What is blue, green, and grey water (example)? Is green water only rainwater? I came across words like "mostly rain", "predominantly rain", etc., so it's not only rain, is it? And if grey water is wastewater, doesn't it mean that it's double-counted (because it's counted as blue or green water too)?

1 Answer 1


A document produced by the US Geological Survey, for what looks like a conference presentation, gives a good explanation.

Green and blue water are waters from two natural water systems.

Green Water is from unsaturated natural water sources, such as soils. One way to think of it is, green water is easily available to and is used green plants.

Blue Water is from saturated natural water sources, such as streams, lakes, ground water, wetlands, glaciers and snow. Another way to think of it is, blue is deeper than green and blue water is deeper than green water.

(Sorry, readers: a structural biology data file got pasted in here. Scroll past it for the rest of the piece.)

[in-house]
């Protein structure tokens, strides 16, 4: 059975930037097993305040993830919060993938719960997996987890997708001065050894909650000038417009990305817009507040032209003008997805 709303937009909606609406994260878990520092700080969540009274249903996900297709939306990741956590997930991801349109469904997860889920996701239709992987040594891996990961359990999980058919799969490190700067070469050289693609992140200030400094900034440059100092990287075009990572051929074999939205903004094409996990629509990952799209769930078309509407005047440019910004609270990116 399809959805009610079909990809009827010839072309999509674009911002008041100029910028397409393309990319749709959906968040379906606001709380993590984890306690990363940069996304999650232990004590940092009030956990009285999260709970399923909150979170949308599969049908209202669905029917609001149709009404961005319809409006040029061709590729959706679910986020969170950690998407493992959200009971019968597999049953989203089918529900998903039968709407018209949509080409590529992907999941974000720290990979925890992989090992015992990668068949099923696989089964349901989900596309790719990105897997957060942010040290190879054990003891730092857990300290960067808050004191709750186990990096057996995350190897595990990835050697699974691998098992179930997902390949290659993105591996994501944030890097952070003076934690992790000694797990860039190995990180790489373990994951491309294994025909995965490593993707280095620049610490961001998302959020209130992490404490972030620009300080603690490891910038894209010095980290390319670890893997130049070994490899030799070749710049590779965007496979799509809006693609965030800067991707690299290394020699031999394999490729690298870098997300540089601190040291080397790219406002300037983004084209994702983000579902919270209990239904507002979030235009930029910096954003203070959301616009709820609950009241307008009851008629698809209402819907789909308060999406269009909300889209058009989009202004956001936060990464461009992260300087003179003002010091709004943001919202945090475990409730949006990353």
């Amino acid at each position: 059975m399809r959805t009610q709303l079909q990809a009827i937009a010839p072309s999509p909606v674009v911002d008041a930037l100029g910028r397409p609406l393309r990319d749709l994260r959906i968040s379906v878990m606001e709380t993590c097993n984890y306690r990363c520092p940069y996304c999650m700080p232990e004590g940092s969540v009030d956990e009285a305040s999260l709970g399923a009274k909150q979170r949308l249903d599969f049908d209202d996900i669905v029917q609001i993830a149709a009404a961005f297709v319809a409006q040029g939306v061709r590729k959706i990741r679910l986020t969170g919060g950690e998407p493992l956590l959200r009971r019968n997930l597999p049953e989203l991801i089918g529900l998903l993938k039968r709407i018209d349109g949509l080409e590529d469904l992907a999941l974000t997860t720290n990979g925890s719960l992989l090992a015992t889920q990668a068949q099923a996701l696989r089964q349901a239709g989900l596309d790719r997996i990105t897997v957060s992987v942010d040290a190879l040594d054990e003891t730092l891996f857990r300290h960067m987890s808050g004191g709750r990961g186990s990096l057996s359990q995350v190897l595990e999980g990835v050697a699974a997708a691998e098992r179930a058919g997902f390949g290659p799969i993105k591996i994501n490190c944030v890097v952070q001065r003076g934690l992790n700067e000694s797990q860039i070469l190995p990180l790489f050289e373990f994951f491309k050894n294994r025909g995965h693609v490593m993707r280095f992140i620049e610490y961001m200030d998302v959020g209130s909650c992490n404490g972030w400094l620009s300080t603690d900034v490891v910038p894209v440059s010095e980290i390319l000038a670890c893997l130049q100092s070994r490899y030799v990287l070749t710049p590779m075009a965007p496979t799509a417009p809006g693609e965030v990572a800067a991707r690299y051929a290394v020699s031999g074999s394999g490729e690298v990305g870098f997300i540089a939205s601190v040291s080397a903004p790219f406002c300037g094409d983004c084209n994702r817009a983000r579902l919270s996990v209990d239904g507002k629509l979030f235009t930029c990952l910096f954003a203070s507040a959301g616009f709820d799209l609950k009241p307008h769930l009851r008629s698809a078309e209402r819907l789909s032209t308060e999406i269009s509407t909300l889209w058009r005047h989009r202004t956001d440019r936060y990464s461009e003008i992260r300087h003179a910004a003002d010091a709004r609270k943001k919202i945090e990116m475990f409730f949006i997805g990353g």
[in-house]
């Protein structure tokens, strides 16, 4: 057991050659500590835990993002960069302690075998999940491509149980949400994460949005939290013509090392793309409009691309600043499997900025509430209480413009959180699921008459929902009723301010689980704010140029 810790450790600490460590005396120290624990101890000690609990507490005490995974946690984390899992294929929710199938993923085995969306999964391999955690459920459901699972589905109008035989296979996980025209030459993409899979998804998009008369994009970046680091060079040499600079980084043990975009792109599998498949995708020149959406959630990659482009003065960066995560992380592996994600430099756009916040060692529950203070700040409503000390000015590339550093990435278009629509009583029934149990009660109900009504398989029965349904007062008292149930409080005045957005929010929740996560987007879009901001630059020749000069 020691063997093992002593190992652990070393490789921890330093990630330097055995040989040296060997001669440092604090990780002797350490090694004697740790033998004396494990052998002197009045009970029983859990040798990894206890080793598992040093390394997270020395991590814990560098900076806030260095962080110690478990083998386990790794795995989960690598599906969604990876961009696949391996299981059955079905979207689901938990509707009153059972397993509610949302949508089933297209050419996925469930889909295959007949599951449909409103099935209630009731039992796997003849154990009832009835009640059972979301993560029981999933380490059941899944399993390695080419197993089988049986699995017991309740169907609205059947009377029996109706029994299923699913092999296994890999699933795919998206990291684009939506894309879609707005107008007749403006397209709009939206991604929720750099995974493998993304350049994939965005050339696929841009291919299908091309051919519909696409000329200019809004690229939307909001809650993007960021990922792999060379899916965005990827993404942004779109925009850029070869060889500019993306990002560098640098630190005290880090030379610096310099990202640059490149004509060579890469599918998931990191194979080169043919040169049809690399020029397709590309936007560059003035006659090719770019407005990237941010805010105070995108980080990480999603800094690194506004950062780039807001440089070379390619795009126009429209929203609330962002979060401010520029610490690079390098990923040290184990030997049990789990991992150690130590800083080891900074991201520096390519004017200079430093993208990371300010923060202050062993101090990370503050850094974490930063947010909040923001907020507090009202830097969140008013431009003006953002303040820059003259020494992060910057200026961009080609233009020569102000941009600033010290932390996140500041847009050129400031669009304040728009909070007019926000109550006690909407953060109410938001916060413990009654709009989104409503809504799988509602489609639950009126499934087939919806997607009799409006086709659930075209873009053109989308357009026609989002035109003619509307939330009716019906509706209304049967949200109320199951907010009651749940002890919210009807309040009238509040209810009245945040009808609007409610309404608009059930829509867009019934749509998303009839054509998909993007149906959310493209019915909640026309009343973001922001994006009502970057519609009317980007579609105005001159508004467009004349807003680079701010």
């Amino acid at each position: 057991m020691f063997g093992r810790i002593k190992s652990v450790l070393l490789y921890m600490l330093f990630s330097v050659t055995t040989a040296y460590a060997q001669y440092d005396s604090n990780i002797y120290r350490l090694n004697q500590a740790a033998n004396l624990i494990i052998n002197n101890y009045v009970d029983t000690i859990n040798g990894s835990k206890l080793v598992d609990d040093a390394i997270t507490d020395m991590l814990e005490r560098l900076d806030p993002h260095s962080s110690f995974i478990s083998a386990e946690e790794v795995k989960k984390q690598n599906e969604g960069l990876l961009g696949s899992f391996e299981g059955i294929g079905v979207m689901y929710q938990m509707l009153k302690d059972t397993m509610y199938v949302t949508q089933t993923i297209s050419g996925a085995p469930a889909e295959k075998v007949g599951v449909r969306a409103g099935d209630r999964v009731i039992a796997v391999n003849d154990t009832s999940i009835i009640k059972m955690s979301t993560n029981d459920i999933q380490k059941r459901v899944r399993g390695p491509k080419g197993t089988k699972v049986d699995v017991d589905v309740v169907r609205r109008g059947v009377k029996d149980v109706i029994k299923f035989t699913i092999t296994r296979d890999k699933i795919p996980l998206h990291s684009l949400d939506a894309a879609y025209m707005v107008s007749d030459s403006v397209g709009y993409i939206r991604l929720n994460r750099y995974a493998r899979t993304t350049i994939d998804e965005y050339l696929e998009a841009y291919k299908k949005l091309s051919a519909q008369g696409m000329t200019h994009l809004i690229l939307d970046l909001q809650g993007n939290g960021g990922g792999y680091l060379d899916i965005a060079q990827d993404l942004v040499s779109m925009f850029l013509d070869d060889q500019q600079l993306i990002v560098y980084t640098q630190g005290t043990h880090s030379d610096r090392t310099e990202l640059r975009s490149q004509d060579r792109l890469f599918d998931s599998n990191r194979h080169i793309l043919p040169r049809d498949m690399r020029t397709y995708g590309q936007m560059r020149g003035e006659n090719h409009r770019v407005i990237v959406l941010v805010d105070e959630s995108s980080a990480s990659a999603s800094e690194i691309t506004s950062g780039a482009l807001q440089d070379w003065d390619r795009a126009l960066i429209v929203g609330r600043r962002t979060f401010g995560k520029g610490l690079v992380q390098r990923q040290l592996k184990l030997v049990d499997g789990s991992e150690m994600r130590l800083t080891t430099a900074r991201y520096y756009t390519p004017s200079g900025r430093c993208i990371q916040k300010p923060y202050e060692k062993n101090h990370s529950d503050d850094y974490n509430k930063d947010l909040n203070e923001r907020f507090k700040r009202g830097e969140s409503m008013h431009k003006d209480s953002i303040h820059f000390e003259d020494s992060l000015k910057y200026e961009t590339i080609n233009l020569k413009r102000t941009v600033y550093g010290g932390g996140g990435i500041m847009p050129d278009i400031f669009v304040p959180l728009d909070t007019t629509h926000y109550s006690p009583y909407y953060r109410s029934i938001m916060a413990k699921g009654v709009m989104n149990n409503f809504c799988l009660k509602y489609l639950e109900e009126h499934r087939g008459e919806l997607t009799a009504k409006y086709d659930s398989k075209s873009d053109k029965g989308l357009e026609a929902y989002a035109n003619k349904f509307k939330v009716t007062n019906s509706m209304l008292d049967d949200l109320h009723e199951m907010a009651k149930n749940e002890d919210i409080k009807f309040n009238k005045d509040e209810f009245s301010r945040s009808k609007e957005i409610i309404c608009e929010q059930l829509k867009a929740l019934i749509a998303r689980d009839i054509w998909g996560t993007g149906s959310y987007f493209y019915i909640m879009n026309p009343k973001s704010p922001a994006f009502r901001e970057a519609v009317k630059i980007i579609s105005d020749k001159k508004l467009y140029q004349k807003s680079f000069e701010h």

Grey Water is domestic waste water from the laundry, kitchen or bathroom which can be reused for irrigation.

Black Water is sewage.

Another document states,

Precipitation falling onto the land surface in terrestrial ecosystems is transformed into either “green water” or “blue water.” Green water is the portion stored in soil and potentially available for uptake by plants, whereas blue water either runs off into streams and rivers or percolates below the rooting zone into a groundwater aquifer. The principal flow of green water is by evapotranspiration from soil into the atmosphere, whereas blue water moves through the channel system at the land surface or through the pore space of an aquifer. Globally, the flow of green water accounts for about two-thirds of the global flow of all water, green or blue; thus the global flow of green water, most of which is by transpiration, dominates that of blue water. In fact, the global flow of green water by transpiration equals the flow of all the rivers on Earth into the oceans.

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